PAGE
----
By Victoria Fitzgerald
Tuesday, January 15, 2013
Chuck Hagel has reassured Sen. Barbara Boxer on two points of scrutiny surrounding his confirmation as secretary of defense: servicewomen’s abortion benefits and gays rights.
Credit: Flickr under CC 2.0
(WOMENSENEWS)— Nebraska’s former senator, Chuck Hagel, President Barack Obama’s nominee for secretary of defense in second term, has written a letter to Sen. Barbara Boxer expressing his commitment to gay rights and military abortion, the Huffington Post reported Jan. 15.
"I fully support the Don't Ask, Don't Tell Repeal Act of 2010 and value the service of all those who fight for our country," the former Republican senator is quoted at one point.
At another point, Hagel is described as promising Boxer, a California Democrat, that he will fully implement all the policies to combat sexual assault in the military announced by current Defense Secretary Leon Panetta, including female service members’ access to world class reproductive health care.
New Hampshire’s Sen. Jeanne Shaheen, meanwhile, has shown little resistance so far to the nominee, despite his past votes opposing abortions in military hospitals.
“Throughout his career Senator Chuck Hagel has proven to be a strong and independent leader,” Shaheen said in a brief statement last week. “He valiantly defended our nation in Vietnam where he earned two Purple Hearts and in the Senate served as a voice of pragmatism and principle. I look forward to speaking with Senator Hagel and considering his nomination.”
The respectful--if slightly guarded--statement has stirred media speculation that Shaheen expects Hagel to carry out Obama’s brand new policy on military abortion that she authored.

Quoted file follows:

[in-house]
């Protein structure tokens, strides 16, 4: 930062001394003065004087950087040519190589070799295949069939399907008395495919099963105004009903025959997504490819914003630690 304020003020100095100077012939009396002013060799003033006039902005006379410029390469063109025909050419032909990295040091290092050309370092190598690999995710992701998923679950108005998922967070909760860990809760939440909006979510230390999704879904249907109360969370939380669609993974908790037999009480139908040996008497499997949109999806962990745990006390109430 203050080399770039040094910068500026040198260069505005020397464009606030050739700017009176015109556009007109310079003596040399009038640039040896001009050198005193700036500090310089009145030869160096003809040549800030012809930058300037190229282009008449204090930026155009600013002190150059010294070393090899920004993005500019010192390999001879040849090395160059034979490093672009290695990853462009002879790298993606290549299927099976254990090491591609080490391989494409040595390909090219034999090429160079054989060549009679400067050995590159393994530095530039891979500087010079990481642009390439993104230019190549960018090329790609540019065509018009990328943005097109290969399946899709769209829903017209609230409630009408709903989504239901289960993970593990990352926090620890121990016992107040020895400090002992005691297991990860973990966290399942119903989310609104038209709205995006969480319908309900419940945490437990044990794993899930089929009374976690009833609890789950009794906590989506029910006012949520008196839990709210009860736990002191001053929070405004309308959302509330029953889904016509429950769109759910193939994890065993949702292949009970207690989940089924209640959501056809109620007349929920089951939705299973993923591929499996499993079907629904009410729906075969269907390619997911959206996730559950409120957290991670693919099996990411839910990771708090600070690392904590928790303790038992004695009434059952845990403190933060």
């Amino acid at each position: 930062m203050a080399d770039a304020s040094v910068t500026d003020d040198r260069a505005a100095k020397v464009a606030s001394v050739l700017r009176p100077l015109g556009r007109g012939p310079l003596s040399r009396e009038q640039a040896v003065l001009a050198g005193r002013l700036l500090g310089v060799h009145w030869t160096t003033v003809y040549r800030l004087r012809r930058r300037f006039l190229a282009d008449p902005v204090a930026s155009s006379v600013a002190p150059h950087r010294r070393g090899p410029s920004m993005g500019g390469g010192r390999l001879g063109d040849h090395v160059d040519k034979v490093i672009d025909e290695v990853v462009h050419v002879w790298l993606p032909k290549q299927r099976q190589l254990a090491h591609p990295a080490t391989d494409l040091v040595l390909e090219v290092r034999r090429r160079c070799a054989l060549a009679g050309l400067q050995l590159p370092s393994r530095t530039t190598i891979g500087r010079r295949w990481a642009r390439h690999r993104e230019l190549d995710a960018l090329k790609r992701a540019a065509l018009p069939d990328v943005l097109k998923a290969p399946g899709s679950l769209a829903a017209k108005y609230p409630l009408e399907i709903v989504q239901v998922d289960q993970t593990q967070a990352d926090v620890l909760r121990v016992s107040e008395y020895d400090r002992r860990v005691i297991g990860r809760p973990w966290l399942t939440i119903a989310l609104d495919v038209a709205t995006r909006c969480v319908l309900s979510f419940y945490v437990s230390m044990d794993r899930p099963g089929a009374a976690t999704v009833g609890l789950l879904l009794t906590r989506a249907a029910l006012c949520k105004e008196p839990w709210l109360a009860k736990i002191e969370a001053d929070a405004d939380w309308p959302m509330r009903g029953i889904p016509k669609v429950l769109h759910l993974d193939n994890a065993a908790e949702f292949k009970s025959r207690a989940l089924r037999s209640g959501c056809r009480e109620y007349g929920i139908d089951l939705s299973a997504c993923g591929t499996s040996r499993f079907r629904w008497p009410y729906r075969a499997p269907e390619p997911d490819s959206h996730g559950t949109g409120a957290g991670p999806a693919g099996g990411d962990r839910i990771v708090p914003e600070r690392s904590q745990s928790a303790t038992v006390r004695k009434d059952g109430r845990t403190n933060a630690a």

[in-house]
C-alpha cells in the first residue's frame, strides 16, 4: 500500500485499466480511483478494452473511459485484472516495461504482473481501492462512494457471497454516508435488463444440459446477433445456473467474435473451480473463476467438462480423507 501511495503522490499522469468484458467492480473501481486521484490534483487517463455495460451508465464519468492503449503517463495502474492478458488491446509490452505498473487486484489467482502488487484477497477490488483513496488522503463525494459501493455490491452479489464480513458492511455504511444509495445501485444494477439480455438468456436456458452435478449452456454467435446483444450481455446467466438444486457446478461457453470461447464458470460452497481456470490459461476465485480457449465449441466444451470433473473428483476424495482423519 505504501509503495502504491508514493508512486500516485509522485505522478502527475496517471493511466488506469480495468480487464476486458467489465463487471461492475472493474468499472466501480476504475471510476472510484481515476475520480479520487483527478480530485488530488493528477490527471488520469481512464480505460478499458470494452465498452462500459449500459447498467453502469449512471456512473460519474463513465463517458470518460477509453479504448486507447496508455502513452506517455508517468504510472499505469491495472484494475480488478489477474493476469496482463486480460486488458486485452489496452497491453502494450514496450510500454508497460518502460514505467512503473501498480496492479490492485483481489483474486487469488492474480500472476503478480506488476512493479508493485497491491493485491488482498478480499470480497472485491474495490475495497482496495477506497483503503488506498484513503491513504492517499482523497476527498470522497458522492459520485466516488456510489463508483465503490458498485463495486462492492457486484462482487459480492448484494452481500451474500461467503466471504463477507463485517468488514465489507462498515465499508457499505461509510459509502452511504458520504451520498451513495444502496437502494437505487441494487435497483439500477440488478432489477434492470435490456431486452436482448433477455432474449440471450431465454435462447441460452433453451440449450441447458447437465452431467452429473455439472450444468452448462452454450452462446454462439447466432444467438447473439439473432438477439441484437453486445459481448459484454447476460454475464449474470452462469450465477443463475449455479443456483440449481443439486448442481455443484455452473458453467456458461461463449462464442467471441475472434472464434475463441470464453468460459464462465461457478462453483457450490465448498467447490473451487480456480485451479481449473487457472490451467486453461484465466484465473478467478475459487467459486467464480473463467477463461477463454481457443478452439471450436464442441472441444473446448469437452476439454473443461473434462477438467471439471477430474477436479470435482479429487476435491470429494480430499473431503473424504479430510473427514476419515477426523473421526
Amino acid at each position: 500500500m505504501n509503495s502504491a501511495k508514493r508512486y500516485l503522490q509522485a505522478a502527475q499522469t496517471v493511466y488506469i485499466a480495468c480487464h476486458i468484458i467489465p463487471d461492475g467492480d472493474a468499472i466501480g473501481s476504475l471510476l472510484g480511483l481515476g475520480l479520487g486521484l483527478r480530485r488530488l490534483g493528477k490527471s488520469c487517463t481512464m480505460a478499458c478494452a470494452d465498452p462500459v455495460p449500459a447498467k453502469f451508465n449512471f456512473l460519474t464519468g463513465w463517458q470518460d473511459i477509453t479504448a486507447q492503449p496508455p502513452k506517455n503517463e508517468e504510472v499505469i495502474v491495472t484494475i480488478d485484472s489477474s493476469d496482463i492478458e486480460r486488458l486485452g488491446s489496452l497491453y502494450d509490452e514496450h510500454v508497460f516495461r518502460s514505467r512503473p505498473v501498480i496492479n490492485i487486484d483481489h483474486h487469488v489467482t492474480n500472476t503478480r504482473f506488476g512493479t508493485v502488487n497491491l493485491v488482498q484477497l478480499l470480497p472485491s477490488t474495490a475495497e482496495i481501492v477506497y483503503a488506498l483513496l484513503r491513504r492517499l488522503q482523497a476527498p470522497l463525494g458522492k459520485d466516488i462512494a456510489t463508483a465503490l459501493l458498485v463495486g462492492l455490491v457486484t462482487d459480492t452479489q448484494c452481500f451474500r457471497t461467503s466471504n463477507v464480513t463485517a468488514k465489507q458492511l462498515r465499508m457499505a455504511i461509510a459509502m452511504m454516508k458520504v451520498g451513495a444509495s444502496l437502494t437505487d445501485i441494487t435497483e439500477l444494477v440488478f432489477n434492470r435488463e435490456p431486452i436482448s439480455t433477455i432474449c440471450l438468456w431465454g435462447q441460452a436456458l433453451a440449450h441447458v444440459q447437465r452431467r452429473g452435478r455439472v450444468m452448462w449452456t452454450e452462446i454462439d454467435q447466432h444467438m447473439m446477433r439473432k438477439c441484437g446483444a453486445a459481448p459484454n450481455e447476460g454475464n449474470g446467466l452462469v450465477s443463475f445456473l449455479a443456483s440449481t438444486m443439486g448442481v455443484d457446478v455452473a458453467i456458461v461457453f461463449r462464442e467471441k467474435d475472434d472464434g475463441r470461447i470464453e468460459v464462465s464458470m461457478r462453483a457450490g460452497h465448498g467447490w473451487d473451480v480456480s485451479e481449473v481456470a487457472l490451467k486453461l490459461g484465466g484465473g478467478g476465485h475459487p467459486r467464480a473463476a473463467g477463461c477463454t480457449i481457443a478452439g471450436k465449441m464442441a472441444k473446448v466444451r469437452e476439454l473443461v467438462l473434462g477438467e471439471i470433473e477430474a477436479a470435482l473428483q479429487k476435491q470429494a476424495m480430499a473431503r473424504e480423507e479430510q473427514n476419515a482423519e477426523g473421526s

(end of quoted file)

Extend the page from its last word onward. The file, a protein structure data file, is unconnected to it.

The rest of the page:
Obama signed the Shaheen Amendment into law on Jan. 2 as part of the 2013 National Defense Authorization Act. The amendment says servicewomen who are victims of sexual assault and incest are now entitled to affordable abortion coverage.
Since 1981 women serving in the military were excluded from the abortion-coverage benefits available to civilian employees from their government issued insurance plans.
Under the previous military policy, abortion for servicewomen was only covered by the military’s health care program if their lives were in danger. No provision was made for rape or incest.
Shaheen hailed passage of the law on Jan 3: “After three decades of a policy that discriminated against women who put their lives on the line for us, I am so proud that we will finally begin to provide the coverage our servicewomen deserve.”
Shaheen renewed her pressure to include abortion coverage for military women in July, Politico.com reported. A bipartisan committee of House and Senate members approved the amendment, The Huffington Post reported during this latest push in early December.
Approximately 17 percent of women in the general population are sexually assaulted in their lifetime, but for servicewomen in active duty that figure is a much higher 33 percent, according to March 2012 article in the New York Times. More than 214,00 women serve in the military and in the past those who suffered sexual assault--in particular those posted overseas—were compelled to use what Shaheen representatives have described as “unsafe and unacceptable alternatives.”
Public awareness of the magnitude of military sexual assault was stirred by the investigative 2012 documentary “The Invisible War,” directed by Oscar and Emmy-nominated director, Kirby Dick. The film focuses on harrowing abuse stories of several young servicewomen and how such ordeals have been concealed.
Victoria Fitzgerald is a freelance writer in New York City.
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